Capital Punishment in the United States
by Sarah Oppenheim

Twenty five years ago, in Furman v. Georgia, the U.S. Supreme Court considered whether the death penalty violated the Eighth Amendment prohibition on cruel and unusual punishment. The Court explained that the lack of uniform standards for the application of the death penalty resulted in arbitrary and discriminatory sentencing, violating the Eighth Amendment prohibition on cruel and unusual punishment. The death penalty was thus rendered unconstitutional. In response to this decision, states modified their death penalty legislation to accommodate the concerns of the Court. In the 1976 case, Gregg v. Georgia, the Court upheld the constitutionality of the death penalty, as applied under the new statutes.

In the 25 years since the Court's decision in Furman, an international movement to abolish the death penalty has grown based on the human rights principles of the right to life and the right to be protected from cruel, inhuman, or degrading punishment both of which can be found in the UN Universal Declaration of Human Rights. The UN Universal Declaration of Human Rights, borrowing from the American Bill of Rights, emphasizes the right to life. The death penalty inherently contradicts this principle. In 1976, the United Nations adopted the International Covenant on Civil and Political Rights (ICCPR), which, in Article 6, recognizes the death penalty as an exception to the right to life. Article 6 includes safeguards for implementation of the death penalty and denotes abolition of the death penalty as its ultimate objective. The United States signed the ICCPR in 1992, entering a reservation on Article 6.

In 1989, the UN General Assembly adopted the Second Optional Protocol to the ICCPR Aimed at the Abolition of the Death Penalty. To emphasize the notion that abolition of the death penalty reflects human progress, the first sentence of the Second Optional Protocol states that "abolition of the death penalty contributes to the enhancement of human dignity and progressive development of human rights." The United States is not expected to sign the Second Optional Protocol because countries are unable to make reservations to optional protocols.

In 1984, the UN General Assembly passed a resolution entitled "Safeguards Guaranteeing Protection of the Rights of Those Facing the Death Penalty," which outlines standards for the application of capital punishment. The document does not call for the abolition of the death penalty, but establishes nine safeguards. The safeguards include the right to due process, appeal, and imposition of capital punishment only after final judgment by a "competent court after legal process which gives all possible safeguards to ensure a fair trial." The safeguards recommend a prohibition on the imposition of the death penalty on persons who committed a crime before the age of 18, pregnant women, and the insane.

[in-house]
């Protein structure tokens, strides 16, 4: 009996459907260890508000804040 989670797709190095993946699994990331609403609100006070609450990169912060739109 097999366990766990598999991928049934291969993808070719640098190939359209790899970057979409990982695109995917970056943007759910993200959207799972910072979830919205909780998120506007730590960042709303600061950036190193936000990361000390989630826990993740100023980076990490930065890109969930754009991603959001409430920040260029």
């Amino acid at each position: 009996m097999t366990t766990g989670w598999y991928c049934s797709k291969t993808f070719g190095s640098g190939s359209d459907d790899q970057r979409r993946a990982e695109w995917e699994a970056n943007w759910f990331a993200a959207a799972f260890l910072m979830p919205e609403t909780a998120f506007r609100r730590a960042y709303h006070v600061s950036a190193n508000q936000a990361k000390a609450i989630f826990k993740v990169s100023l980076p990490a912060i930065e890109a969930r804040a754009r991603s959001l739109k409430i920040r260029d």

The European Convention on Human Rights, in Article 2 recognized the right of a state to impose the death penalty, but in 1983, Protocol Six to the European Convention on Human Rights was adopted abolishing execution in times of peace. This protocol effectively established Europe as an abolitionist continent. In 1994, the Parliamentary Assembly of the Council of Europe declared that "the willingness to ratify the Sixth Protocol will be made a prerequisite for membership in the Council of Europe."

Similarly, the American Convention on Human Rights, Article 4, states that "every person has the right to have their life respected." Generally considered the first international abolitionist document, the Convention establishes clear standards promoting the movement toward abolition. It limits application of the death penalty to crimes presently affected and bars states from reintroducing capital punishment once it has been abolished. The U.S. is not a party to the American Convention.

The UN General Assembly considered a resolution calling for an international ban on executions by the year 2000. This progressive attempt to abolish the death penalty failed in 1994 due to disagreements over amendments. Opponents of the resolution argued that there was no clear consensus on the appropriate use of execution. Additionally, opponents argued that the resolution interfered with the sovereign right of states to devise and implement their own criminal justice system.

While an average of two countries per year outlaw capital punishment, the United States, which considers itself a leader in the protection of human rights, has rejected this trend. The statistics indicate that a majority of Americans support the use of the death penalty and it is generally perceived by the public to be applied with sufficient due process.